As of December 13, both the U.S. House of Representatives and Senate passed a F.Y. 2015 $1.1 trillion appropriations bill for the U.S. government, which extends until September 30, 2015.
In a win for the sportsmen’s community, unwarranted regulation of traditional ammunition and fishing tackle with lead components via the Toxic Substances Control Act will be banned during this period. The use of traditional lead ammunition and fishing tackle remains an acceptable and viable method for hunting and angling as there is currently no science-based evidence that these methods negatively impact fish and wildlife at a population-based level.
Section 425 of the appropriations bills states, “None of the funds made available by this or any other Act may be used to regulate the lead content of ammunition, ammunition components, or fishing tackle under the Toxic Substances Control Act or any other law.” This has been a priority for the Congressional Sportsmen’s Foundation (CSF) and partners.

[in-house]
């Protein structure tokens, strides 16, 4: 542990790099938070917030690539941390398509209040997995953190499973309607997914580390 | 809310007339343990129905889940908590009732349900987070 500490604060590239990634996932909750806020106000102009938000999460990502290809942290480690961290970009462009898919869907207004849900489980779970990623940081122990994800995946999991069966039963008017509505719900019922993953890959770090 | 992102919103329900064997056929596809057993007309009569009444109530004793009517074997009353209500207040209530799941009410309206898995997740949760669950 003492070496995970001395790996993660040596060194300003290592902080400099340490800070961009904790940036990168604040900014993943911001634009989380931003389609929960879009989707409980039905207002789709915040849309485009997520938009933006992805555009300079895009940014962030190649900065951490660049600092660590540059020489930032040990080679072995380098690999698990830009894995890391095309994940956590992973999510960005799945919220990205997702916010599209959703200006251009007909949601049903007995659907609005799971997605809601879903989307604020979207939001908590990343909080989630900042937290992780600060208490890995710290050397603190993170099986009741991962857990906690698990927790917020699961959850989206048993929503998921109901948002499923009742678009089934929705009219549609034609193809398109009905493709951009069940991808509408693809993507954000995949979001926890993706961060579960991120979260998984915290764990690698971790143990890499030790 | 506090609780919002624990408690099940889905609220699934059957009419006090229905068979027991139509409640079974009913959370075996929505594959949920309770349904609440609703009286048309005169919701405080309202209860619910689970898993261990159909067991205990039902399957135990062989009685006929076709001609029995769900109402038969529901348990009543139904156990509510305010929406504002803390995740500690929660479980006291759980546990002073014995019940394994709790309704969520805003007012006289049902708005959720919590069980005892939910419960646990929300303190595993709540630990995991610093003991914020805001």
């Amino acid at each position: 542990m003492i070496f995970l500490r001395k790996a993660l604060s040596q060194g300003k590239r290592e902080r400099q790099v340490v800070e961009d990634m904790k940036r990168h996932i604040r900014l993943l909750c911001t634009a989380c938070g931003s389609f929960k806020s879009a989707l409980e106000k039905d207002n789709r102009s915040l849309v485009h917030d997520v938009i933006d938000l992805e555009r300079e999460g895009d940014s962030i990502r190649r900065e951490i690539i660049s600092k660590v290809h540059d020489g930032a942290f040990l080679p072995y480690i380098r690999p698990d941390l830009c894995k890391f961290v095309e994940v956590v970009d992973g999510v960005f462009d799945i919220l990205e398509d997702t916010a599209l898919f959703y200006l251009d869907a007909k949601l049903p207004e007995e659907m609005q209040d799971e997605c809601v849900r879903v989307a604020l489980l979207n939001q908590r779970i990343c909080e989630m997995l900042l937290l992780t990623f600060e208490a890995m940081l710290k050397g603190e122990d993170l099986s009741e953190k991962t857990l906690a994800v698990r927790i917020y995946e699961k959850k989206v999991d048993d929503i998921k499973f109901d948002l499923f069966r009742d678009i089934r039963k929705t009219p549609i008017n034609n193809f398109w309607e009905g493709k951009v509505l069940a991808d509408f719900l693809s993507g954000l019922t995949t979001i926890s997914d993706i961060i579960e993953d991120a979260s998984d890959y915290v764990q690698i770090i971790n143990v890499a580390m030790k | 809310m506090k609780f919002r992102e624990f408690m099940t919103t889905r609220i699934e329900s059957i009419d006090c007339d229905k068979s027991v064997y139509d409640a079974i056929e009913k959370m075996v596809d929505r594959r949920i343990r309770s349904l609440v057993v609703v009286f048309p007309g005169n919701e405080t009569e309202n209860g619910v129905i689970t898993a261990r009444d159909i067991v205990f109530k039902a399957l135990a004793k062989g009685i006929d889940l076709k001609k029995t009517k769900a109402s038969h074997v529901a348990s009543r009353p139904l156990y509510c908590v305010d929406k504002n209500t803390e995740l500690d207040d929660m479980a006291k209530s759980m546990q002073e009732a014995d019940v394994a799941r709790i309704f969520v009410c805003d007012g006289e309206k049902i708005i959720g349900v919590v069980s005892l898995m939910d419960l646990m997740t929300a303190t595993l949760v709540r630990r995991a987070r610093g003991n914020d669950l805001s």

Other conservation funding has been included as well. The North American Wetlands Conservation Fund will keep current funding levels of $34.1 million. More specifically, funding has been appropriated to the U.S. Fish and Wildlife Service (Service) for maintaining public lands and waters for recreational use. The National Fish Hatchery System will receive $52.8 million, along with clear instructions that none of the funds may be used to terminate operations or to close any facility. The bill further ensures that the Service continues their 140-year tradition of supporting commercial, subsistence, and recreational fishing.
The sportsmen’s community also saw shortfalls this year as well. Funds for wildfire suppression operations have been included to an extent, although not enough to subdue fires without taking from other programs, as noted within the Wildfire Disaster Funding Act introduced earlier this year. And finally, the permanent extension to conservation tax incentives failed to cross the finish, with only an extension through 2014.
Studies conducted at both the state and federal level have found that the number of hunters and trappers have been on a generally declining trend over the past several decades. To increase recruitment, retention, and reactivation (R3) of hunters and trappers, which initiative do you think would have the greatest impact?